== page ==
• In the Book of Moses, a war among God’s children during their pre-mortal existence is revealed. Satan’s initial plot is documented, wherein he “rebelled against [God], and sought to destroy the agency of man.” This agency, elsewhere stated by God to be a gift given to each of his children, is a close cousin of liberty. It is the ability to choose between opposites while possessing a knowledge of good and evil. The scriptures are replete with examples of God using persuasion alone to encourage his children to use their agency (voluntarily) to follow him and keep his commandments. “Wherefore, men are free according to the flesh,” says one Book of Mormon scripture, “and all things are given them which are expedient unto man. And they are free to choose liberty and eternal life, through the great Mediator of all men, or to choose captivity and death, according to the captivity and power of the devil; for he seeketh that all men might be miserable like unto himself.”
  • In the Book of Mormon, taxation is inseparably linked with slavery and bondage. One king was described as wicked for, among other reasons,imposing a single 20% income tax on his people, while another king is praised for his righteousness for levying no taxes whatsoever.
  • There are clear examples in The Book of Mormon showing the Lord’s disapproval of preventive war. Upholding the Just War Theory (and non-aggression axiom), one ancient prophet rebuked his people for their desire to wage an offensive assault on their enemies. He said: “The Lord forbid; for if we should go up against them the Lord would deliver us into their hands; therefore we will prepare ourselves in the center of our lands, and we will gather all our armies together, and we will not go against them, but we will wait till they shall come against us; therefore as the Lord liveth, if we do this he will deliver them into our hands.”

Countless other examples exist (including one where the Prophet Joseph Smith advocated for nullification!). With the brief descriptions provided for the above examples, I have absolutely done them an injustice. I elaborate in far more detail, and offer hundreds of other scriptures and quotes, in my book.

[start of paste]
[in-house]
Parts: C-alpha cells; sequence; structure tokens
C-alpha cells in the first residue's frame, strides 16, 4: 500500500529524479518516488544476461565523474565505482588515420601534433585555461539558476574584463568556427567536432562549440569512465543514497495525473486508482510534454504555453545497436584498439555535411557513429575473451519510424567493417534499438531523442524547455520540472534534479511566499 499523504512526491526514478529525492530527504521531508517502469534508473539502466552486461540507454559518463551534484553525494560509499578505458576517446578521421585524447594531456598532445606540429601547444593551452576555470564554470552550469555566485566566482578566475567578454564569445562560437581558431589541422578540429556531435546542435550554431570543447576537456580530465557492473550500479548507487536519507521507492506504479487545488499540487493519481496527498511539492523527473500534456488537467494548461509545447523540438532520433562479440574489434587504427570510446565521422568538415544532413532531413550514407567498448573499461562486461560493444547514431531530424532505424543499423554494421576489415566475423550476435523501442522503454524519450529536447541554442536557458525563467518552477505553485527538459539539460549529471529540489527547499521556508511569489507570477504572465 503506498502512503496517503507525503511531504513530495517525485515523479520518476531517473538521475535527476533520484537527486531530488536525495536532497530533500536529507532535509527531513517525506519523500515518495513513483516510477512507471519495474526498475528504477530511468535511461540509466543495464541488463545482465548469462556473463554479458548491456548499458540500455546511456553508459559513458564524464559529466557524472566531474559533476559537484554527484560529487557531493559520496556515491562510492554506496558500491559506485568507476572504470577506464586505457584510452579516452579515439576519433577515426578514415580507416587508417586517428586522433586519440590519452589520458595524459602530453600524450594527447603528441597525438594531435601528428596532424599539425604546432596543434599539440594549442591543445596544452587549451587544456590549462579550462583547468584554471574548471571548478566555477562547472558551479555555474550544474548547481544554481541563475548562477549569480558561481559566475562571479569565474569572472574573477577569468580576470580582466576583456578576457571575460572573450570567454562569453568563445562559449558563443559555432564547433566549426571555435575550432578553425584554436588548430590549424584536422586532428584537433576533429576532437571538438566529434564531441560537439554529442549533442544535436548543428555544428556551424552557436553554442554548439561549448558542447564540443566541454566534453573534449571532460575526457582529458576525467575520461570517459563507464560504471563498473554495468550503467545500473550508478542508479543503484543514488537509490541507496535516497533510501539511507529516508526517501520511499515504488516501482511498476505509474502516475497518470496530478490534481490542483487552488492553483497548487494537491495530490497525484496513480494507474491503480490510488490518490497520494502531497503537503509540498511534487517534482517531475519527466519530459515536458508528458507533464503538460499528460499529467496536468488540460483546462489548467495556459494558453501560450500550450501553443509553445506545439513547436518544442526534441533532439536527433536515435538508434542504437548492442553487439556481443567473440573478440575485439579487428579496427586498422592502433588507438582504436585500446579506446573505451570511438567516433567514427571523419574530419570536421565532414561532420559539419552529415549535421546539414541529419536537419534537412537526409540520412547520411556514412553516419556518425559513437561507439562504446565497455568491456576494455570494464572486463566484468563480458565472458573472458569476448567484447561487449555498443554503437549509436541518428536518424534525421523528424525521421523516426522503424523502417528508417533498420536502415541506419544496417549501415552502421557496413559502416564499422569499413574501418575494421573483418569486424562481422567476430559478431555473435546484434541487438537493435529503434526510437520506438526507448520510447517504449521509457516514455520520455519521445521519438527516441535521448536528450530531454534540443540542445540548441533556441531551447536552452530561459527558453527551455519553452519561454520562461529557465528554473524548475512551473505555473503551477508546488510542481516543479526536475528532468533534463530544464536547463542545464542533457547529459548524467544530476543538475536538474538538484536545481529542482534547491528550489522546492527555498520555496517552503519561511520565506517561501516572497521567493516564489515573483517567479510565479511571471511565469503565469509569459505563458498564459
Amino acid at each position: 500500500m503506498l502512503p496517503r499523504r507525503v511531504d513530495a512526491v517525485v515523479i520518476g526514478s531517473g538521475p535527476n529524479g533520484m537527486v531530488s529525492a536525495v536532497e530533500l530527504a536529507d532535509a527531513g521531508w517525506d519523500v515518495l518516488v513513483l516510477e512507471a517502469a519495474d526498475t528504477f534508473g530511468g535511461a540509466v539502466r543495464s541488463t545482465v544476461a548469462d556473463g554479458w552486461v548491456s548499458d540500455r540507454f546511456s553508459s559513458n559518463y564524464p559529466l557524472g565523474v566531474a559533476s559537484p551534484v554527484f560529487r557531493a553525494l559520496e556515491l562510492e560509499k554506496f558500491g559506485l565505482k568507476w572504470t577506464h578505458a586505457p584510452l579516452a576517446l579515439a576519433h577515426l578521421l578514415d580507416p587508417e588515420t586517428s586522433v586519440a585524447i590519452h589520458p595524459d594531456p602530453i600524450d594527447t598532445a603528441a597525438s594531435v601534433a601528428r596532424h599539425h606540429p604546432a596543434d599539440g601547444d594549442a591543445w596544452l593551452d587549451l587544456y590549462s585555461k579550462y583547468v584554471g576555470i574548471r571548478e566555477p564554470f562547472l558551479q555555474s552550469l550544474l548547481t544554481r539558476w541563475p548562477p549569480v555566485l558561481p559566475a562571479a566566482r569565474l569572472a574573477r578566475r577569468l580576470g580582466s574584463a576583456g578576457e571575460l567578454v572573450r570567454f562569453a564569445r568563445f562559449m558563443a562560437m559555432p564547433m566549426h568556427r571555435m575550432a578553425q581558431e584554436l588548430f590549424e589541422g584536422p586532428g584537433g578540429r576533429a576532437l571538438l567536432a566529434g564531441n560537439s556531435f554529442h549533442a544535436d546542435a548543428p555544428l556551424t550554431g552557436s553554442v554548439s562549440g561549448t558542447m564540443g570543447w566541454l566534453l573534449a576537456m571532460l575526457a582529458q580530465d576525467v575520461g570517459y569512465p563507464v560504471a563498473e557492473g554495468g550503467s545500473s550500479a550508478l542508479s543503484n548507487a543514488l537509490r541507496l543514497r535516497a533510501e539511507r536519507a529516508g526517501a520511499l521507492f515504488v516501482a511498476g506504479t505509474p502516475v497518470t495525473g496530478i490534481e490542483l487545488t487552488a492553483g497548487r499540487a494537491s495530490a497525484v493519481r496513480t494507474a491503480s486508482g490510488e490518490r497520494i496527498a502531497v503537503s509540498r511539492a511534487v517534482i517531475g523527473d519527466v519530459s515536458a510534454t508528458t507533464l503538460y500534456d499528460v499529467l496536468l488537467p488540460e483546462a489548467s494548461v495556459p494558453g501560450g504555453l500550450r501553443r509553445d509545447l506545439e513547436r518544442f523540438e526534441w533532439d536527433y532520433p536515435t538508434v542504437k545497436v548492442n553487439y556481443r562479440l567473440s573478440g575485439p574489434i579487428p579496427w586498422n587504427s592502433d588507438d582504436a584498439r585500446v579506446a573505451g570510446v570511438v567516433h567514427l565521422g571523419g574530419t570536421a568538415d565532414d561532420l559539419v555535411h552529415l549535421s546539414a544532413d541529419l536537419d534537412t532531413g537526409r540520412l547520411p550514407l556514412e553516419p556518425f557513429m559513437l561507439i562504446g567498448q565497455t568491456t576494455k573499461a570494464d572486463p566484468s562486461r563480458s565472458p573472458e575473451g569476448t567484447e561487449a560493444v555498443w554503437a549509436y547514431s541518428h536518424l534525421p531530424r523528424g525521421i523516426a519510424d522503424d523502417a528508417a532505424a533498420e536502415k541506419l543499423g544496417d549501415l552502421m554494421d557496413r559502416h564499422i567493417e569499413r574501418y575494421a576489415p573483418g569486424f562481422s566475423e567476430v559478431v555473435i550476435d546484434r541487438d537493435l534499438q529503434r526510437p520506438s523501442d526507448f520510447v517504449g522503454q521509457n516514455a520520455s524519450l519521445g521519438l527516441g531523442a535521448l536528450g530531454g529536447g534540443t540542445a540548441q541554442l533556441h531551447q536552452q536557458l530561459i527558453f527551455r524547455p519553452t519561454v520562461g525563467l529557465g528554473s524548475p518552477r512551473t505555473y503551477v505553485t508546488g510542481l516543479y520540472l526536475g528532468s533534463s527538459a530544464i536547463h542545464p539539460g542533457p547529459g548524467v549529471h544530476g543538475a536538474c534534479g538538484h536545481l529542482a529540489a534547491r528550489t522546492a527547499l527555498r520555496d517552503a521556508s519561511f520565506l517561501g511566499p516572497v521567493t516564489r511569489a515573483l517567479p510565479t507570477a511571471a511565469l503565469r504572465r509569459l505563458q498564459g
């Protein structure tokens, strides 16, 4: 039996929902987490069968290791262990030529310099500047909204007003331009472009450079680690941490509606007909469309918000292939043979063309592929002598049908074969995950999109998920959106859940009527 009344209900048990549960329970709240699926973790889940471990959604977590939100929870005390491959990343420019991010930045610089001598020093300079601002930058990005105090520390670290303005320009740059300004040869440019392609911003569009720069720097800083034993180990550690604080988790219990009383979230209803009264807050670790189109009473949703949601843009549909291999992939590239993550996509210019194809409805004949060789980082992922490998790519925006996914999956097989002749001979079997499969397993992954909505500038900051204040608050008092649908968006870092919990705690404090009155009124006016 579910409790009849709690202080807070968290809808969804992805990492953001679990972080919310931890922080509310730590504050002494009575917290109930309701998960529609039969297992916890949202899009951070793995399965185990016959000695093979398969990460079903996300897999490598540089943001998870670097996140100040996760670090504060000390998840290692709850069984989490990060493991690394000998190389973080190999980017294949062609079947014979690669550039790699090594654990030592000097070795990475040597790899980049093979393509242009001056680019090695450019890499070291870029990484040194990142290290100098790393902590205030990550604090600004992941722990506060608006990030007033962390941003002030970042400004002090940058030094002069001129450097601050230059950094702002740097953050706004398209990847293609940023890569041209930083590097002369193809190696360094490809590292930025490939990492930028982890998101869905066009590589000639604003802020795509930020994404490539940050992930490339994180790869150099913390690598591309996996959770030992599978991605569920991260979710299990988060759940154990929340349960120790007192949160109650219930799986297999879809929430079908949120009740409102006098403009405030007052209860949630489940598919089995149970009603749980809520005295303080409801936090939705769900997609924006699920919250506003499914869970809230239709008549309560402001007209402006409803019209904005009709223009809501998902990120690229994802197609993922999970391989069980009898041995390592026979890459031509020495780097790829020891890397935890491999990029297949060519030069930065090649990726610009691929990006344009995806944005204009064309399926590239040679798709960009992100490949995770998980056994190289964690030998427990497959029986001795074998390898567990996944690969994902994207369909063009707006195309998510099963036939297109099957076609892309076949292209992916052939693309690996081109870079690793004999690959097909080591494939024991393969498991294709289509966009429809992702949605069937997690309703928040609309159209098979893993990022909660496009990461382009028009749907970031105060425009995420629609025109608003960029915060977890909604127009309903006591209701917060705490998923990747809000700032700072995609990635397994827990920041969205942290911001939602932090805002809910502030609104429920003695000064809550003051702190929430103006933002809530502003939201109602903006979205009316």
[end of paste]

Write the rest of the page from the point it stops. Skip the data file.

Christianity is a message of peace and liberty. It is morally propagated only through persuasion. It demands that its adherents apply its principles not only in their private lives, but in the public sphere.

A modern day prophet once emphasized that those principles are inseparably infused with liberty. Joseph F. Smith declared: “The Kingdom of God is a Kingdom of freedom; the gospel of the Son of God is the gospel of liberty.” Numerous scriptures and statements affirm this very point; as with Christianity in general, Mormonism’s basic tenets uphold the importance of individual liberty.

The rest of Vance’s article has equal application to Mormonism, including pondering why so many Mormons reject libertarianism. Despite the poor track record of Latter-day Saints to be defenders of individual liberty, the duty remains. As one Church leader declared: “Our most important need as defenders of liberty is to know what true liberty is, to teach it, to profess it, and to testify of it.”

My book — Latter-day Liberty: A Gospel Approach to Government and Politics — is one Mormon’s attempt to teach, profess, and testify of individual liberty, specifically within the context of the restored gospel of Jesus Christ. Still, its message is important for Christians in general, as well as atheists, agnostics, and anybody seeking to learn how they can persuade more of their Mormon colleagues and friends to adopt a libertarian framework. That others not of the Mormon faith can enjoy and value the book is evidenced by the fact that it has been endorsed by Ron Paul, Tom Woods, Doug French, Lawrence Reed, Michael Boldin, and others.

Is libertarianism compatible with Mormonism? The few offerings provided above, along with a long list of others, assert that it is.

48 Responses to “Is Libertarianism Compatible With Mormonism?”

  1. TRON
    November 30, 2011 at 6:04 pm #

    More questions to Connor about capitalism.

    How do you explain Acts 4:32

    32 And the multitude of them that believed were of one heart and of one soul: neither said any of them that bought of the things which he possessed was his own; but they had all things common.

    4 Nephi 3

    3 And they had all things common among them; therefore there were not rich and poor, bond and free, but they were all made free, and partakers of the heavenly gift.

    Moses 7:18

    18 And the Lord called his people Zion, because they were of one heart and one mind, and dwelt in righteousness; and there was no poor among them.

    God says in D&C 49:20: But it is not given that one man should possess that which is above another, wherefore the world lieth in sin.

    And again in Luke 18:

    24 And when Jesus saw that he was very sorrowful, he said, How hardly shall they that have riches enter into the kingdom of God!

    25 For it is easier for a camel to go through a needle’s eye, than for a rich man to enter into the kingdom of God.

    And how about the Old Testament law that all debts should be forgiven every seven years?
    Deuteronomy 15:1-2

    So when I, voting in free elections, vote for someone who leans more socialist, I’m in the wrong? I think not.

  2. elijah
    November 30, 2011 at 10:35 pm #

    To the person who previously commented. These scriptures you have given are great, but non of them introduce the idea that violence and force should be used to accomplish this righteous commandment. This is the difference between satans plan and Gods.

  3. Clumpy
    December 1, 2011 at 12:10 am #

    Congrats on the release of the book, Connor. I hope it sells well.

    To my colleagues in this thread, I doubt that any concrete mapping of modern political principles onto scriptural passages will ever really work. Still, we do the best we can to do the right thing in ambiguous circumstances, and we can find relevance through Prophetic counsel as long as we don’t get too sure of our interpretations.